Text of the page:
Starbucks Knockoffs

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Tempting lawsuits seems like it is all a part of the game. There have cropped up some interesting Starbucks knockoffs around the world that I’d like to share.

Starlight Coffee


Where? Santiago, Chile… down the street from a real Starbucks

Decor inside is spot on as well

Via Boing Boing

This one is far more interesting unusual. Not even coffee. It’s a pet store - bugs only.

Starbugs Beetles

Where? Danshui, Taipei County Taiwan


Proprietors of Ethiopian only coffee - all in the midst of a Starbucks-like decor, green aprons, green logo, and more.

Where? Addis Abbaba, Ethiopia

Why? Partnership into Starbucks was denied. The region is filled with knockoffs that, in many cases, spring up because of a refusal of US investment. They show proof of a growing economy. The Kaldi’s shops also include waiters and ample parking for drive in service, which are a part of the new affluent society that likes to be treated well when out.

via Boing Boing and Addis Ababa Journal

She said she did not feel the least bit guilty about her imitation cafe. After all, legend has it that coffee itself originated in Ethiopia long ago when a goat herder named Kaldi noticed his goats prancing around with glee after eating some strange red berries. Yemen, just across the Red Sea, makes its own claim as the birthplace of coffee. Whatever the case may be, one thing is clear: coffee did not originate in Seattle.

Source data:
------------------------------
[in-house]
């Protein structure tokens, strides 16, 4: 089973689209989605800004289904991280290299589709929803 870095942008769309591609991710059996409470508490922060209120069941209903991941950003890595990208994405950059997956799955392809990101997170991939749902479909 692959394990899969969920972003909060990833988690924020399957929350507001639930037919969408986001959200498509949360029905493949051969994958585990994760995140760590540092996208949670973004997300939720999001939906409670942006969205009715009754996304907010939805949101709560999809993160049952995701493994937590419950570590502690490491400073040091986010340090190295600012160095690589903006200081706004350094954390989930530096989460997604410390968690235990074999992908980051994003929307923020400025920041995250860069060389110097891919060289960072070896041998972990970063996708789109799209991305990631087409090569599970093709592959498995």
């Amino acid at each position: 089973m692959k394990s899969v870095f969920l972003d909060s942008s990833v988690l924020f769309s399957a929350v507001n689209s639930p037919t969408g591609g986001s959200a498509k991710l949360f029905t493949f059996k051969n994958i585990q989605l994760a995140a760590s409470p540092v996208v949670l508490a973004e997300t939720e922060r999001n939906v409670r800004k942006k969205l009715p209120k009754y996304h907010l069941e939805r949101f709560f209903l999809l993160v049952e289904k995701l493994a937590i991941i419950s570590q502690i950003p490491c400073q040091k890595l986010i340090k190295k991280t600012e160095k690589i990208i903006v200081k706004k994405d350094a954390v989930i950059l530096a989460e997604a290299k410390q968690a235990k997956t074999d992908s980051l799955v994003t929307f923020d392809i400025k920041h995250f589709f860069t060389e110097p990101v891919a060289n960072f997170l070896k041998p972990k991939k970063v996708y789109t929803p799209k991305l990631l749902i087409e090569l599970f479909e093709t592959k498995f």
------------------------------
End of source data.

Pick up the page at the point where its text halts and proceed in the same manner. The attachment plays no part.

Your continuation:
Ms. Asrat has the history of Kaldi printed on the wall of her cafe, proudly promoting the Ethiopian roots of her product. But even there Starbucks was the inspiration. Ms. Asrat acknowledges that she knew nothing about the legend of Kaldi until she read about him on the Starbucks Web site.Addis Ababa Journal

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Smashing coffee mugs

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King5 had the news a while back about the Vancouver, WA mayor, Royce E. Pollard, smashing coffee mugs in an aim to get some respect. But, it’s a little more dramatic than that.

The mayor didn’t find what he wanted at one Starbucks in Oregon, so went to another. There, he purchased 2 Portland mugs for about $20 - and smashed them together. At least he did it over a garbage bin.